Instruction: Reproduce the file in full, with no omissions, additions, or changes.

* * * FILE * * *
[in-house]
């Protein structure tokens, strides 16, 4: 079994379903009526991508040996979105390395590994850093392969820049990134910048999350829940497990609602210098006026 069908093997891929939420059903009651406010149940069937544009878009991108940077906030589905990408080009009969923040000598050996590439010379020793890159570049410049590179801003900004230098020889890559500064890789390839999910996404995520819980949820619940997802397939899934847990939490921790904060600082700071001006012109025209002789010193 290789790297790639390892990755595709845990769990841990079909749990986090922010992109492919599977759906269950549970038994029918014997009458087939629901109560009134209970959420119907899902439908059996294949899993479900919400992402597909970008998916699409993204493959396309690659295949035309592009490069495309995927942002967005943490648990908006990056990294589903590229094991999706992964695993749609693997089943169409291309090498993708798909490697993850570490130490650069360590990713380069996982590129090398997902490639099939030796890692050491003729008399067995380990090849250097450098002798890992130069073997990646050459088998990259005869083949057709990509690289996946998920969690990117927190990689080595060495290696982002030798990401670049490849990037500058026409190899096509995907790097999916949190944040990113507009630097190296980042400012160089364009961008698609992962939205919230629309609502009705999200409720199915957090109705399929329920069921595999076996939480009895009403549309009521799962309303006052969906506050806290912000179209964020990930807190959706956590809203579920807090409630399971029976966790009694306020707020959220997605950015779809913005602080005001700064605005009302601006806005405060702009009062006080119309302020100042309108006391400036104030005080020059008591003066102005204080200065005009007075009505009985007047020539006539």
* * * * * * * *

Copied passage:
[in-house]
């Protein structure tokens, strides 16, 4: 079994379903009526991508040996979105390395590994850093392969820049990134910048999350829940497990609602210098006026 069908093997891929939420059903009651406010149940069937544009878009991108940077906030589905990408080009009969923040000598050996590439010379020793890159570049410049590179801003900004230098020889890559500064890789390839999910996404995520819980949820619940997802397939899934847990939490921790904060600082700071001006012109025209002789010193 290789790297790639390892990755595709845990769990841990079909749990986090922010992109492919599977759906269950549970038994029918014997009458087939629901109560009134209970959420119907899902439908059996294949899993479900919400992402597909970008998916699409993204493959396309690659295949035309592009490069495309995927942002967005943490648990908006990056990294589903590229094991999706992964695993749609693997089943169409291309090498993708798909490697993850570490130490650069360590990713380069996982590129090398997902490639099939030796890692050491003729008399067995380990090849250097450098002798890992130069073997990646050459088998990259005869083949057709990509690289996946998920969690990117927190990689080595060495290696982002030798990401670049490849990037500058026409190899096509995907790097999916949190944040990113507009630097190296980042400012160089364009961008698609992962939205919230629309609502009705999200409720199915957090109705399929329920069921595999076996939480009895009403549309009521799962309303006052969906506050806290912000179209964020990930807190959706956590809203579920807090409630399971029976966790009694306020707020959220997605950015779809913005602080005001700064605005009302601006806005405060702009009062006080119309302020100042309108006391400036104030005080020059008591003066102005204080200065005009007075009505009985007047020539006539």